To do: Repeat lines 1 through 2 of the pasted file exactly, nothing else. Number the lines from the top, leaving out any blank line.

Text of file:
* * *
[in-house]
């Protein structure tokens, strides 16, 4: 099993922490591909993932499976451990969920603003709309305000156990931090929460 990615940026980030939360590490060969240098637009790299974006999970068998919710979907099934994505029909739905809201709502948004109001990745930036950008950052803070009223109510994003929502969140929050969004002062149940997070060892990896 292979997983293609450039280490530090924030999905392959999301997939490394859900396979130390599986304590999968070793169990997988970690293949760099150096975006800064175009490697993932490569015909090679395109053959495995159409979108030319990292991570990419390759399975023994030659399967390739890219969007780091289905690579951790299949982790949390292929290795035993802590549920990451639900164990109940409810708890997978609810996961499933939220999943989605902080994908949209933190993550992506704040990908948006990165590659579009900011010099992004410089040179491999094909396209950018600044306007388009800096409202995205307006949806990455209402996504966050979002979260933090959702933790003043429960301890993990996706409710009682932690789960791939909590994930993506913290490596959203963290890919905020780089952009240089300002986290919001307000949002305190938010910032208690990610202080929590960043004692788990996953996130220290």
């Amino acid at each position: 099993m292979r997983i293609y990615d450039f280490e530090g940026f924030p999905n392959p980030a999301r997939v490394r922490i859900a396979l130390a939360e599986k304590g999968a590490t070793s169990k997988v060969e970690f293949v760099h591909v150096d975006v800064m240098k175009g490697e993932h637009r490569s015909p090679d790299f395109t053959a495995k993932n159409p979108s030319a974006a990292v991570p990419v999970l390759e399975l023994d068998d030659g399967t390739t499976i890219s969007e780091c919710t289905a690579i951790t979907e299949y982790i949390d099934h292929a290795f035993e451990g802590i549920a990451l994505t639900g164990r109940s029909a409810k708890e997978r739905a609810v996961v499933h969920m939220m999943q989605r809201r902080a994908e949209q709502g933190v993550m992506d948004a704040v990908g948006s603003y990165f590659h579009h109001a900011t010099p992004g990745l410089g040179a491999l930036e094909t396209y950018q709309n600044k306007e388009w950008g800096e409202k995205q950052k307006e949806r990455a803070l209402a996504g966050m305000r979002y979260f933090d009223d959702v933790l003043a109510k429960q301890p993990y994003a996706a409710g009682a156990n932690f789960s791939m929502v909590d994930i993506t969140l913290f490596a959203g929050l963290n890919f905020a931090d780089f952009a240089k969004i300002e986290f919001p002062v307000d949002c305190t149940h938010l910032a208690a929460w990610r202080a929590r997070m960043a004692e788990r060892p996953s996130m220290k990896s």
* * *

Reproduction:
[in-house]
């Protein structure tokens, strides 16, 4: 099993922490591909993932499976451990969920603003709309305000156990931090929460 990615940026980030939360590490060969240098637009790299974006999970068998919710979907099934994505029909739905809201709502948004109001990745930036950008950052803070009223109510994003929502969140929050969004002062149940997070060892990896 292979997983293609450039280490530090924030999905392959999301997939490394859900396979130390599986304590999968070793169990997988970690293949760099150096975006800064175009490697993932490569015909090679395109053959495995159409979108030319990292991570990419390759399975023994030659399967390739890219969007780091289905690579951790299949982790949390292929290795035993802590549920990451639900164990109940409810708890997978609810996961499933939220999943989605902080994908949209933190993550992506704040990908948006990165590659579009900011010099992004410089040179491999094909396209950018600044306007388009800096409202995205307006949806990455209402996504966050979002979260933090959702933790003043429960301890993990996706409710009682932690789960791939909590994930993506913290490596959203963290890919905020780089952009240089300002986290919001307000949002305190938010910032208690990610202080929590960043004692788990996953996130220290």